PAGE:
The freak snow starts just after Jennifer Blair passes the wishing well. Flakes fat with cold tease her, melting onto her glasses and at the nape of her neck to slide in under her hooded sweatshirt. But does she go back inside for a proper coat? Of course not. It’s Wisconsin. A typical fall day can jump twenty degrees up or down, easy peasy. So Jenny runs on, leaves of red, gold, and brown sucking tight onto the souls of her sneakers as she makes her way across the farm yard, beyond the old white barn and the tractor shed to the woods that rim the eastern edge of the farm. A few blood droplets fall from the bag she carries, melting snow clusters as she goes. She dodges the poison ivy bush, sticks to the worn path to the nice little grove of maples that her dad finally agreed to tap this year because Jenny promised the wolves wouldn’t bother him. More snow runs down Jenny’s spine and she shivers, eager for some furry hugs, maybe even a sandpapery wolf tongue to lick the cold from her cheek. D always gave her so many happy welcome kisses that she’d laugh, and scratch his ears, and— Silence. The glen’s roofed in fiery colors among the trees, all the brighter for the snow clinging every leaf’s edge. The wind carries Jenny’s panting white breaths out of the glen, away from the tap tap of sap dripping from the maple trees on either side of her. A mound of fur huddles on the other side of the glen, but there’s no giant of black fur. No green eye paired with a blue eye. Just…normal looking wolves, speckled shades of winter woods. One lifts its head, flares its nostrils. Whimpers. “D’s still not here, huh?” Jenny tips her bag. Half a dozen cuts of venison slop into the bed of snow and leaves of bygone autumns. “Serves him right if I eat all my coffee cake by myself.” She talks snotty, but the crack in her voice, the whimper of another wolf—they say otherwise. Especially when they do not come for the morning treat. Jenny wipes her glasses clean even though the snow continues to cover her work. That shivering of the pack, it’s not just her blurred vision. “What is it, a bear?” She spins as she moves towards them, a scouting dance to check for marks of some sort. But nope—just the half dozen trees tapped. One’s lost its bucket, but nothing else is different than yesterday. There’s a bit of a stink in the air, too, but duh, it’s a farm. The air’s going to smell like manure sometimes. Only when she’s next to the pack does one separate to say hello: a half-breed runt, she wages, considering his size compared to the other wolves. His head’s a bit different, too—more pointed, like a collie, and fur much coarser than the others. One of his ear’s torn from a long-ago fight—the test to get into the pack, maybe? But D liked him, so the others accepted him. He licks snowflakes that land on her nosebridge, smothering her glasses with spit. “Dangit, I just cleaned those!” And Jenny giggles, because it feels way nicer to giggle than to cry over a missing friend. “I gotta check the taps quick. You grab your breakfast before the snow buries it.” The runt gives his family the once-over, then takes a few cautious steps toward the meat. The others follow, eyes darting from Jenny to the tapped maples. Even the biggest of them all, the one with holes in his fur marking an enemy’s bite, scratches at the ground like he’s searching for something before heading over. His whimpers trail him like winter’s pawprints. Jenny wipes her hands clean in the leaves and snow. No extra blood. No impressions in the ground. But still, Jenny bites her lip and checks her back pocket for her dad’s old jack knife. Something’s spooked her friends. Could it be… Jenny stands up, turns to the north. To the Wall. No snow sticks to it. Never does. No moss grows on it. No cement or mortar stuff. Just stones, smooth and round like from a river, all fitting just so to make a wall too high for a person to jump or peek over. Old as the farm, too, probably older. She’s tried to research it on national park sites. She’s gone through books and pamphlets on historical markers and tribe histories. She even tried that weird microfiche machine the library keeps of old newspapers. Nothin’ about a wall that just goes on and on in the middle of a forest in the middle of Wisconsin, or even the three-story stone fortress-type place her family converted to a farm house. How does no one ever mention stuff like this in the history of ever? Well Jenny has her guess, sure, not that she likes to dwell on it much. The fairy-animal things. They took her brother. Tried to make her come with them, with their creepy purple swirly eyes and the dreams they’d stick into her head. But D never let them get her. Never let her go over on her own, either. Any time she got close to following him, he’d turn right around and bat her to the ground and growl until she promised to stay away. Then off he went, bounding over the Wall like some horse into god knows what over in god knows where. Six months now, he’s been gone god knows where. Is he hurt back there? Dead? One fairy-animal appears on the ground before her now, orange-feathered and tiny. It chirps super short, like singing’s an after-thought for this songbird. But it always lands real nice in Jenny’s hands, and listens when Jenny talks about school all the way up until Jenny says thanks, and takes care to chirp once before flying off. Its purple eyes never swirl or glow at her like the bad fairy-animal things. “Any sign of D today?” Jenny always asks that first. The bird shakes its head. “Bad fairies?” The bird pecks the ground once, twice, three times, only it doesn’t pick up anything. “Sure wish you could talk.” Jenny kneels. The cold damp quickly seeps through her jeans and numbs her knee. She pulls out a handful of coffee cake crumbs from in her pocket. “Something’s spooked D’s pack. I was gonna look around after checking the taps. Wanna come?” The little bird hops into Jenny’s hand, chirps, then starts pecking away. “Thanks.” A little yip from behind—the runt half-breed’s finished first. He trots up to Jenny, smacking his chops. “Sorry, buddy, that’s it. Come on,” she pulls out her knife, breathes, deep, “let’s see what’s what around here.” The sugar maples for fall are pretty close, about as far as a kickball pitcher from home plate. It’s the last one with its bucket off, a weird happening since the hook is beneath the spigot. Wind shouldn’t be able to do that. A squirrel—a normal squirrel, anyway—wouldn’t have the strength. Raccoon, maybe, or a curious animal sniffing around. “You knock that off?” Jenny asks the half-breed. His tail’s between his legs, nose sniffing fast, steps slowing down. Too many leaves crunch as Jenny walks, the bird still and watchful in her hand. “How about you?” she asks the bird. It chirps twice, flies into the bucket to shake off the snow clawing at its wings. Pecks. Chirps. Hops onto the ground. Pecks. Shakes its head like it’s found a worm. “You found somethin’.” Jenny goes on without the runt and…oh yeah. She can smell it now. That ain’t a poop smell. It’s pee. Kinda faint, the sort when someone uses the bathroom but forgets to flush. “So…another wolf, maybe. Cuz if it were someone in the pack marking here, they wouldn’t be so spooked.” The bird shakes its head, pecks the ground again. Jenny follows the beak and picks up the snow clumps. Impressions. Half circle. Curvey rectangles. A boot. Two boots. Air freezes in Jenny’s chest. She has to look up from the ground, she’s gotta— —and sees the spigot. A few thin rust-ish lines rim the nozzle. She’s seen lines like that before when her dad drinks from a glass after a long day outside: cracked lips. Someone drank from the spigot. Someone is here. The bird circles the spigot before landing for a closer look. A branch snaps deep inside the wild brush. Jenny bolts upright. The runt growls, once and quick. The pack echoes, closes ranks. Could just be snow too heavy for a stick. Or not.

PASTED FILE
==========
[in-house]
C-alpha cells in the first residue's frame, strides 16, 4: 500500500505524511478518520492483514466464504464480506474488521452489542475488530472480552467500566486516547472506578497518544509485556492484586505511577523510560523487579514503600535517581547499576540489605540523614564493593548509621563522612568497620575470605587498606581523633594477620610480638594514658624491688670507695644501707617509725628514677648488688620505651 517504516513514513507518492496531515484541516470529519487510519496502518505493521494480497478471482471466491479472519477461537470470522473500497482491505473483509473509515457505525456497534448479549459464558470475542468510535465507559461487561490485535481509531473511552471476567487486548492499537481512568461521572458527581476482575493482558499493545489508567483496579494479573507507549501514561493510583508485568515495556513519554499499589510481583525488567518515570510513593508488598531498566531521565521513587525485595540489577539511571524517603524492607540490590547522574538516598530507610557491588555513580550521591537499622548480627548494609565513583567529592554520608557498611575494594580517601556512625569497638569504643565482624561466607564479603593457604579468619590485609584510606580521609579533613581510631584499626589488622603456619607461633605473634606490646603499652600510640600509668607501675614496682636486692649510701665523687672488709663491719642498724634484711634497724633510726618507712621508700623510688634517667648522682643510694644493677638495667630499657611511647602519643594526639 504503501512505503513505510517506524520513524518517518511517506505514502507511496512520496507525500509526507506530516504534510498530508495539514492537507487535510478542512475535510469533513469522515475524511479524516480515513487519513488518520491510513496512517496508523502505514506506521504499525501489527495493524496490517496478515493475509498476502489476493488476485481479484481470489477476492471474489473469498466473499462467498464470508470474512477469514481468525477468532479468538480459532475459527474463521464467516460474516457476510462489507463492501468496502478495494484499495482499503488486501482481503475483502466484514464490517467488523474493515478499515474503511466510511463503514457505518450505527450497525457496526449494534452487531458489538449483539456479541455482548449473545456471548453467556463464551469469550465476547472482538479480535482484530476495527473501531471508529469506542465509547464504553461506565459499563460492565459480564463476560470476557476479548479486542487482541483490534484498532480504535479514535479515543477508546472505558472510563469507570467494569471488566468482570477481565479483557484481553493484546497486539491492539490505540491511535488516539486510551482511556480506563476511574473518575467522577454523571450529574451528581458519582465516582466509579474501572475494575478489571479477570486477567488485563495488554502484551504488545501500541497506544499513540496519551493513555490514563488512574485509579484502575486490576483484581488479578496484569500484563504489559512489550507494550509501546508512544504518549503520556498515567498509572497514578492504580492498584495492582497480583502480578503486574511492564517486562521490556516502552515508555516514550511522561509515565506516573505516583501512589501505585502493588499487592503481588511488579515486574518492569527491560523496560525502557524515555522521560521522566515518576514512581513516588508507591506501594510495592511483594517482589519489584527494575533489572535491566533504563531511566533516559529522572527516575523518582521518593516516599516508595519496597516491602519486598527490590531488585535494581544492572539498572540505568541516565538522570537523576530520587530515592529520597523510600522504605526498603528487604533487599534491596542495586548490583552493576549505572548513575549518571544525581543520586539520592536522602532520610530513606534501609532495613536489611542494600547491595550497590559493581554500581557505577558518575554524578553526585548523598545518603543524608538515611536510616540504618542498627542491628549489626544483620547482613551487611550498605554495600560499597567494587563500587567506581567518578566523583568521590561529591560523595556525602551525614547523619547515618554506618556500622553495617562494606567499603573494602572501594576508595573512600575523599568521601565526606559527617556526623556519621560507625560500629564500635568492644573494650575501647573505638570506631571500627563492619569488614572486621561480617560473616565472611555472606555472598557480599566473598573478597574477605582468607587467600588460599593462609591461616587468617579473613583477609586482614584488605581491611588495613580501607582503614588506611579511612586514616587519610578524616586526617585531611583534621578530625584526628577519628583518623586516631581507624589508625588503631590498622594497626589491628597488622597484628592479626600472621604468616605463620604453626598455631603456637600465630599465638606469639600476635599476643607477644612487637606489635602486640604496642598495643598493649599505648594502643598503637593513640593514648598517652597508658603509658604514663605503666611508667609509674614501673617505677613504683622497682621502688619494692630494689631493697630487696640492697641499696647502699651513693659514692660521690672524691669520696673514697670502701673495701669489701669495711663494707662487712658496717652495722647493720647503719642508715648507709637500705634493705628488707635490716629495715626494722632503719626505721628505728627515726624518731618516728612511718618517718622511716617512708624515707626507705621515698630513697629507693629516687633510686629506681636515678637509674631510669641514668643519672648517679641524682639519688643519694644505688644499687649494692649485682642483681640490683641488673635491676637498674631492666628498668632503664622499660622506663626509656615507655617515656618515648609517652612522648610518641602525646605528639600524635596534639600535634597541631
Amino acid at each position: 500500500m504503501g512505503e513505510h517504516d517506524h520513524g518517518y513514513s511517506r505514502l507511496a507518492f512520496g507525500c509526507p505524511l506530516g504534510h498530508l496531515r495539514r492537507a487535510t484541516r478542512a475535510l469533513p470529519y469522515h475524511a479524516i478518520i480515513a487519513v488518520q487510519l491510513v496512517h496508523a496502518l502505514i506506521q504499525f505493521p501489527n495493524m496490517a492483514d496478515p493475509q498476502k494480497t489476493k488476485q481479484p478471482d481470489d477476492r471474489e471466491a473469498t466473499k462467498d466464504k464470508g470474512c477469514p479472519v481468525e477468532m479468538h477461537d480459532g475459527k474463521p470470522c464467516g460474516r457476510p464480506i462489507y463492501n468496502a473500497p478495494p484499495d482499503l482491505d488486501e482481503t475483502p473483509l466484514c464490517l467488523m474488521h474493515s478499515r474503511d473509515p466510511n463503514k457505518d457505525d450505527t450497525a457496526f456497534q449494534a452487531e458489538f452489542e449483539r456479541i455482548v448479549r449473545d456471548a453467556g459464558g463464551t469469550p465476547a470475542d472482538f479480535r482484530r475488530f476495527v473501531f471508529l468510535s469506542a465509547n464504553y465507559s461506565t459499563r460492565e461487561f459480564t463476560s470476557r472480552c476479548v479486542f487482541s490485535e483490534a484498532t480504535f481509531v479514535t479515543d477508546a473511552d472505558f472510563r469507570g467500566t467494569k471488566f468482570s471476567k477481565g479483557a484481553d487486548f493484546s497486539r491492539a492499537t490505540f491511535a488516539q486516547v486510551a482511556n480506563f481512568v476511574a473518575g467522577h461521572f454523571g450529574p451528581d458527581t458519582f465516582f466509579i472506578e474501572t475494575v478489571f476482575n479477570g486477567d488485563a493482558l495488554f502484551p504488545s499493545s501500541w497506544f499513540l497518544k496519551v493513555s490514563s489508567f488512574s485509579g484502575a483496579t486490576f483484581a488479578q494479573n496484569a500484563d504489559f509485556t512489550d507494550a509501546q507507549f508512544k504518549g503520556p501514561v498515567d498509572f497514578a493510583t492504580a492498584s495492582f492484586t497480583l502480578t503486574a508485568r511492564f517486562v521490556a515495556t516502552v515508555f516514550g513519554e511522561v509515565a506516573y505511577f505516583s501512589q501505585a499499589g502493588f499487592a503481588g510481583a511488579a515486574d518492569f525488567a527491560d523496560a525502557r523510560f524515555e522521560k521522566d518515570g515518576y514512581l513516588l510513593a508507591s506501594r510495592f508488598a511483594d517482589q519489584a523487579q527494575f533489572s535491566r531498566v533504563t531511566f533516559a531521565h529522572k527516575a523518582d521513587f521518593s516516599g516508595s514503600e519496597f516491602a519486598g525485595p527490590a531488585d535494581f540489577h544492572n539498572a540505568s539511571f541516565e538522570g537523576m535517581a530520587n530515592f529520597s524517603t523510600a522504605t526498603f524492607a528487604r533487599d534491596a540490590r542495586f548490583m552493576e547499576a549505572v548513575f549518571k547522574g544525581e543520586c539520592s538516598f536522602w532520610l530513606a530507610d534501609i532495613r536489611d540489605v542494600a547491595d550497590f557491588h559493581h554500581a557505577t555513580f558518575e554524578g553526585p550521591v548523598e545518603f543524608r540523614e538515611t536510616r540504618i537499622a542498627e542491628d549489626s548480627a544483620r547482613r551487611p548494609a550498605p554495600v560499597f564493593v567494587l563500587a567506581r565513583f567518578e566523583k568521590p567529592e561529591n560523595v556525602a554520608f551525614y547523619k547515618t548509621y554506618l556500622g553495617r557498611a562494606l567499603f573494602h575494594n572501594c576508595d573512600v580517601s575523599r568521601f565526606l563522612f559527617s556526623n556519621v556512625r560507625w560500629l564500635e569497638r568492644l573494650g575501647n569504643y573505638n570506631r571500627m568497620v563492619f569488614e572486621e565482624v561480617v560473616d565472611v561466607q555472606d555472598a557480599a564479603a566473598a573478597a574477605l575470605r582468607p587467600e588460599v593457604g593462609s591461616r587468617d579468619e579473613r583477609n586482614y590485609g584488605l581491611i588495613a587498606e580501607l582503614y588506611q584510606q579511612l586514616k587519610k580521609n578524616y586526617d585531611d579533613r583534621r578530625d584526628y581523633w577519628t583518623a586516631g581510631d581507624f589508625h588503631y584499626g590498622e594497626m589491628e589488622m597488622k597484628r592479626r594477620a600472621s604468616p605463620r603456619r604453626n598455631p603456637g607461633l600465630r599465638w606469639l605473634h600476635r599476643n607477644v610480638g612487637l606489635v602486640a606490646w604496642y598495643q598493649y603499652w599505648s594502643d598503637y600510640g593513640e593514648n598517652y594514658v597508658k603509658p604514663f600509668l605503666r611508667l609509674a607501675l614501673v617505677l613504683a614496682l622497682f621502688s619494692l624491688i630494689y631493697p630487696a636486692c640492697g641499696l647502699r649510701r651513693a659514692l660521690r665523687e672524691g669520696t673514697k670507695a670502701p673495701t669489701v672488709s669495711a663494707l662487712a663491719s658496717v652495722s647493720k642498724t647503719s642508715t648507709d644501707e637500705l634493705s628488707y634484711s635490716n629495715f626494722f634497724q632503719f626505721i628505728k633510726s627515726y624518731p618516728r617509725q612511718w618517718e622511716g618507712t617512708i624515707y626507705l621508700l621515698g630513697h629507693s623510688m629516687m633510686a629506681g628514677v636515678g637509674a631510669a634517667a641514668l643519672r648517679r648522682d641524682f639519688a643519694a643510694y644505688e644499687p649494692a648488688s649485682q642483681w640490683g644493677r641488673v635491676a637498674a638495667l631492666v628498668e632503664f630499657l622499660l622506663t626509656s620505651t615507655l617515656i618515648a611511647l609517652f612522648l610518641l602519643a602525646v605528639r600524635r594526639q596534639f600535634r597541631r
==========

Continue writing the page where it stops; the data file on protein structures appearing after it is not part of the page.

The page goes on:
8. Have you any other writing projects you’re currently working on? Oh, it’s such a higgeldy-piggledy pile of WIPs! 😊 I suppose the one I’m most keen to complete and publish next year is my expanded edition of Middler’s Pride I started some years ago. It’s a fun little escape, this land of Idana, and writing a fantasy series that does NOT focus on romance but instead building identity and friendship while also kicking butt is something I think today’s girls—girls like my daughter—would like to read. In the land of Idana, where enchanted blades and goddesses can be found in the unlikeliest of places, no one wants to be a middle child. All the best inheriting goes to the firstborn, and all the best blessings in life elsewise go to the youngest. Meredydd was a middler, and therefore useless. Unlike her handsome heir of an elder brother, or her lovely little sister, Mer was…there. Well, not really there. She did her best to stay out of the manor as much as possible, preferring the company of others whether they preferred her company or not.